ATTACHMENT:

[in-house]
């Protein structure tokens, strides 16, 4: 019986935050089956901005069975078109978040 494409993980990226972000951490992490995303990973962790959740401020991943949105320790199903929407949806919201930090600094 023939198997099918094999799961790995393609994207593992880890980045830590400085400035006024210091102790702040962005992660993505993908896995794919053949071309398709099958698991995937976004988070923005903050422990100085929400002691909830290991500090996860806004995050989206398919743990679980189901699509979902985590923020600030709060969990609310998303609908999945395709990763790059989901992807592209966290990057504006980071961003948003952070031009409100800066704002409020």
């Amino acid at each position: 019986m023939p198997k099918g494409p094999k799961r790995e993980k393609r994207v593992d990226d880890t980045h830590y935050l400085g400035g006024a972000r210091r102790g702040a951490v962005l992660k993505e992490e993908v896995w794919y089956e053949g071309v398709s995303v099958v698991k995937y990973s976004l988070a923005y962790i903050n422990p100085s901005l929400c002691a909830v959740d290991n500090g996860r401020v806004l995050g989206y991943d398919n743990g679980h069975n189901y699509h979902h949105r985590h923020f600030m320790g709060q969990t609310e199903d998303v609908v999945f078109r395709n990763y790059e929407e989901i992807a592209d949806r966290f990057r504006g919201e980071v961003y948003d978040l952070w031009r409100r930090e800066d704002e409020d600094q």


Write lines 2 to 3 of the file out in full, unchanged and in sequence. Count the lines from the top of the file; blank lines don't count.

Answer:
């Protein structure tokens, strides 16, 4: 019986935050089956901005069975078109978040 494409993980990226972000951490992490995303990973962790959740401020991943949105320790199903929407949806919201930090600094 023939198997099918094999799961790995393609994207593992880890980045830590400085400035006024210091102790702040962005992660993505993908896995794919053949071309398709099958698991995937976004988070923005903050422990100085929400002691909830290991500090996860806004995050989206398919743990679980189901699509979902985590923020600030709060969990609310998303609908999945395709990763790059989901992807592209966290990057504006980071961003948003952070031009409100800066704002409020």
């Amino acid at each position: 019986m023939p198997k099918g494409p094999k799961r790995e993980k393609r994207v593992d990226d880890t980045h830590y935050l400085g400035g006024a972000r210091r102790g702040a951490v962005l992660k993505e992490e993908v896995w794919y089956e053949g071309v398709s995303v099958v698991k995937y990973s976004l988070a923005y962790i903050n422990p100085s901005l929400c002691a909830v959740d290991n500090g996860r401020v806004l995050g989206y991943d398919n743990g679980h069975n189901y699509h979902h949105r985590h923020f600030m320790g709060q969990t609310e199903d998303v609908v999945f078109r395709n990763y790059e929407e989901i992807a592209d949806r966290f990057r504006g919201e980071v961003y948003d978040l952070w031009r409100r930090e800066d704002e409020d600094q």